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  • Top 10 Tips For Climbing

  • Pacing

  • Start a climb at a comfortable pace and then slowly increase it if you can. Riding at an

  • even effort is much faster than if you go too hard and then blow, not to mention being

  • much less painful.

  • Equipment

  • Most new bikes come with compact gears, where the chainrings are slightly smaller than traditional

  • ones and the rear cassette is slightly bigger. This is a huge bonus when it comes to both

  • long climbs and steep climbs as it gives you a much broader range of gears. If you still

  • have a traditional 39 inner chainring and a 23 or 25 sprocket at the back but do loads

  • of climbing, consider changing your gear ratios.

  • Stay seated

  • The most efficient way to climb by bike is to stay in the saddle, and reserve standing

  • on the pedals for short climbs or stretches where you need to put out a little bit more power,

  • or simply to change position to ease tired muscles.

  • Cadence

  • The textbook climbing cadence is between 80 to 90rpm, so to be as efficient as possible,

  • aim to pedal at this speed. It lessens the force youll have to push through the pedals

  • compared to a slower cadence and so it can reduce fatigue on your muscles. Having said

  • that, a lot of research suggests that your natural cadence will be your most efficient,

  • so unless you are a long way outside of these parameters, don’t worry too much about changing.

  • Training

  • OK, we know you might not want to hear this, but there really is no substitute for hard

  • work. Climbing has a heck of a lot to do with fitness, and in particular power to weight

  • ratio. Structured intervals focussing on increasing your power over 10 minutes to an hour, even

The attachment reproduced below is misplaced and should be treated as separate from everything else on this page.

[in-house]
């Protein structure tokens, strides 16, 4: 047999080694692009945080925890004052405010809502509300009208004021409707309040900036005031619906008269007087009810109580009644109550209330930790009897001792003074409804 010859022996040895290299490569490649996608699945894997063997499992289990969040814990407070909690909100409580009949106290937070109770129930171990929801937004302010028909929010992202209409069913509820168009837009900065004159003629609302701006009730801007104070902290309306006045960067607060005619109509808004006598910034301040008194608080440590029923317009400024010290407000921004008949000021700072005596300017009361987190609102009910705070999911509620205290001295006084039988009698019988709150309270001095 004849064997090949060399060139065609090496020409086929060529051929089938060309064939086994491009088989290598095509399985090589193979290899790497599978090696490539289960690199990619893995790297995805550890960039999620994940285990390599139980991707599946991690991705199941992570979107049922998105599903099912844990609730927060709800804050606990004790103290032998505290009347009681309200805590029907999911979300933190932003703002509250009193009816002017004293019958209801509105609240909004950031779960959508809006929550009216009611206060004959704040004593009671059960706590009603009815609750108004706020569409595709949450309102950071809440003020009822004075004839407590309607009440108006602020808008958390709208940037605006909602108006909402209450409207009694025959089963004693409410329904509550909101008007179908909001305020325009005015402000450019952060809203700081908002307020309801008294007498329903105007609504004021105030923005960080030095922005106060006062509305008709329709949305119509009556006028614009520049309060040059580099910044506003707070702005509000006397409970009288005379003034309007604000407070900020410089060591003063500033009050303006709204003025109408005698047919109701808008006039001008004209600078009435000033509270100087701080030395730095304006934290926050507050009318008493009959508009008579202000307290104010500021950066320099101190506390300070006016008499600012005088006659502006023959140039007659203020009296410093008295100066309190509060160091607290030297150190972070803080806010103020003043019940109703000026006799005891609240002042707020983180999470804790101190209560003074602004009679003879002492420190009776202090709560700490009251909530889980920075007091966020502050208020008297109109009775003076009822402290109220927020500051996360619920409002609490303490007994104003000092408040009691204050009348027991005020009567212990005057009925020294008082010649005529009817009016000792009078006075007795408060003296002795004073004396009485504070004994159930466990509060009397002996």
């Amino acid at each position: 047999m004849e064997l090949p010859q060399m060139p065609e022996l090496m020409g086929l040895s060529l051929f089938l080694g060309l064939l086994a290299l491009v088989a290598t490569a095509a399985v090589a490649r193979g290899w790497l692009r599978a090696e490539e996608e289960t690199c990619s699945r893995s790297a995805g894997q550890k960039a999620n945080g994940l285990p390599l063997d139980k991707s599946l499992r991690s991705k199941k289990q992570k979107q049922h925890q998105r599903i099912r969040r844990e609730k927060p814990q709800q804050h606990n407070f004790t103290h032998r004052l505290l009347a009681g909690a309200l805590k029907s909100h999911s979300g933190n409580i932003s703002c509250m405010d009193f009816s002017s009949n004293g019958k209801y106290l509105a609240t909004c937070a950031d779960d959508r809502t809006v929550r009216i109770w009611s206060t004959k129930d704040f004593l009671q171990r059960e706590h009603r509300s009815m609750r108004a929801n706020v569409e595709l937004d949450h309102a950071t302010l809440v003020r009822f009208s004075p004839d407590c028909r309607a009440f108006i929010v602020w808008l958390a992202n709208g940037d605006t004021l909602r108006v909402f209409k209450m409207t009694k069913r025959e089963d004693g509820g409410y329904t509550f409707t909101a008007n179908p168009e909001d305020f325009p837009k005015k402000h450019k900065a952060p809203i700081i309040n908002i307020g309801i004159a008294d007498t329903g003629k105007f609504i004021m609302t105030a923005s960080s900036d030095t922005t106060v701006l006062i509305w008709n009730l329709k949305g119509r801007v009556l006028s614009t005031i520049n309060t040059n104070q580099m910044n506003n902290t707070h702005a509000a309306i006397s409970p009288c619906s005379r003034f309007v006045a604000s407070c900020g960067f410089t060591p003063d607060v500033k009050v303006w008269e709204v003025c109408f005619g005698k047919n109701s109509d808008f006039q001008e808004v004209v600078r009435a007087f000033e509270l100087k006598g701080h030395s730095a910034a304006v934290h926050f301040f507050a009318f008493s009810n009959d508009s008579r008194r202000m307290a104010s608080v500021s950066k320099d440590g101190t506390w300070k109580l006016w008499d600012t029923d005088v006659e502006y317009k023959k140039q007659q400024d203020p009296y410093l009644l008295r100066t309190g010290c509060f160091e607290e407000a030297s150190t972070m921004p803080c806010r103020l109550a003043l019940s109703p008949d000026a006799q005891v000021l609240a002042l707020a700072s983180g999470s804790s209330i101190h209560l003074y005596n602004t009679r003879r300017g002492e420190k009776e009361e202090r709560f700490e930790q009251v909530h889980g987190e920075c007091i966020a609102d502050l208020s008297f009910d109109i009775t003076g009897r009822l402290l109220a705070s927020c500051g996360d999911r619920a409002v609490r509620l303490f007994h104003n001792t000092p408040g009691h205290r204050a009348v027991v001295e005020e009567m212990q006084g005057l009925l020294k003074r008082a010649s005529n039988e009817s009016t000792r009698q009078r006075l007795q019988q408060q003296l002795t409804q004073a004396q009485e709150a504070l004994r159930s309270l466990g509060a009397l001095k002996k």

• if done on flat roads, should lead to a marked improvement when it comes to the climbs.

  • Relax

  • Climbing can be uncomfortable, but youll be able to save a load of effort if you concentrate

  • on relaxing anything that isn’t powering the bike. That means your arms and torso particularly.

  • It doesn’t come naturally at first, so you'll have to focus on relaxing.

  • Break the climb down into manageable chunks

  • Long climbs in particular can be really tough psychologically, so a good tip is to break

  • the climb down into smaller sections. It could be taking it one kilometre at a time, or split

  • it into sections based on the gradient. Either way, not thinking about the top is a good

  • idea, especially if it’s more than an hour away.

  • Lose weight

  • There’s no arguing with physics, power to weight ratio largely dictates how fast youll

  • cycle up hills. Training increases your power, but you could find that shedding a few kilos

  • will help you climb faster too. Your body is the cheap way to lose weight, but if youve

  • got deep pockets, then youll be able to lose plenty of weight from your bike.

  • Ride efficiently all day

  • How fast you can go up a climb can be governed as much by the non climbing sections of your

  • ride as by the climbs themselves. Avoid hitting the bottom of a climb when youre already

  • out of breath. If youre in a group, try and work it so that youre sheltering before

  • you get to the climb to be as fresh as possible.

  • Nutrition

  • Make sure you eat and drink enough before you get to the climb. It takes a while for

  • carbohydrate to be absorbed into your body so take on fuel 20 minutes or so before you

  • hit the bottom of the climb. Likewise, in order to stay hydrated, you need to drink

  • consistently through your ride, so don’t leave it all to the last minute. If youre tackling

  • a particularly long climb, youll need to drink on the way up too.

  • Have you got a good climbing story?

  • Tell us about it in the comments section below the video.

Top 10 Tips For Climbing

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B1 US climb climbing cadence weight power efficient

Top 10 Climbing Tips - Climb Like A Pro

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    曹胤捷 posted on 2015/10/22
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